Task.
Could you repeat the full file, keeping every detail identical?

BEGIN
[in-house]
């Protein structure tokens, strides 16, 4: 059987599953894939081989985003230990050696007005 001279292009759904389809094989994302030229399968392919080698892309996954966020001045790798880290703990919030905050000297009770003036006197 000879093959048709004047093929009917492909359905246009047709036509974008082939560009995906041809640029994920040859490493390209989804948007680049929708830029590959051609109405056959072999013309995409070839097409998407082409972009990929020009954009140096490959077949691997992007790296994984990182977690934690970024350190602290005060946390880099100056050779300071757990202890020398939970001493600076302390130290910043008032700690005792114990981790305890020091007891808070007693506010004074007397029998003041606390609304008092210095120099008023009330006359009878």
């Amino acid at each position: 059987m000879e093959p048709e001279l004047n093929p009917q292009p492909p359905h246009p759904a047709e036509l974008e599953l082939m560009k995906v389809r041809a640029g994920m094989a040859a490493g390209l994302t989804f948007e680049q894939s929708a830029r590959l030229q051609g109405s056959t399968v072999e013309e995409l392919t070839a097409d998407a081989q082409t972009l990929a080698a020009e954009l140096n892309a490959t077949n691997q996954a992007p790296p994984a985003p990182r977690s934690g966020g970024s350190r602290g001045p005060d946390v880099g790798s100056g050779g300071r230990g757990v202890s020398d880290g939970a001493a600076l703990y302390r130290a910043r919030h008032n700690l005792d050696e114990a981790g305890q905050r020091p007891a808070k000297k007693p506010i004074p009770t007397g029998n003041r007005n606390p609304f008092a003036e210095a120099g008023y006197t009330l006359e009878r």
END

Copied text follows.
[in-house]
């Protein structure tokens, strides 16, 4: 059987599953894939081989985003230990050696007005 001279292009759904389809094989994302030229399968392919080698892309996954966020001045790798880290703990919030905050000297009770003036006197 000879093959048709004047093929009917492909359905246009047709036509974008082939560009995906041809640029994920040859490493390209989804948007680049929708830029590959051609109405056959072999013309995409070839097409998407082409972009990929020009954009140096490959077949691997992007790296994984990182977690934690970024350190602290005060946390880099100056050779300071757990202890020398939970001493600076302390130290910043008032700690005792114990981790305890020091007891808070007693506010004074007397029998003041606390609304008092210095120099008023009330006359009878």
């Amino acid at each position: 059987m000879e093959p048709e001279l004047n093929p009917q292009p492909p359905h246009p759904a047709e036509l974008e599953l082939m560009k995906v389809r041809a640029g994920m094989a040859a490493g390209l994302t989804f948007e680049q894939s929708a830029r590959l030229q051609g109405s056959t399968v072999e013309e995409l392919t070839a097409d998407a081989q082409t972009l990929a080698a020009e954009l140096n892309a490959t077949n691997q996954a992007p790296p994984a985003p990182r977690s934690g966020g970024s350190r602290g001045p005060d946390v880099g790798s100056g050779g300071r230990g757990v202890s020398d880290g939970a001493a600076l703990y302390r130290a910043r919030h008032n700690l005792d050696e114990a981790g305890q905050r020091p007891a808070k000297k007693p506010i004074p009770t007397g029998n003041r007005n606390p609304f008092a003036e210095a120099g008023y006197t009330l006359e009878r």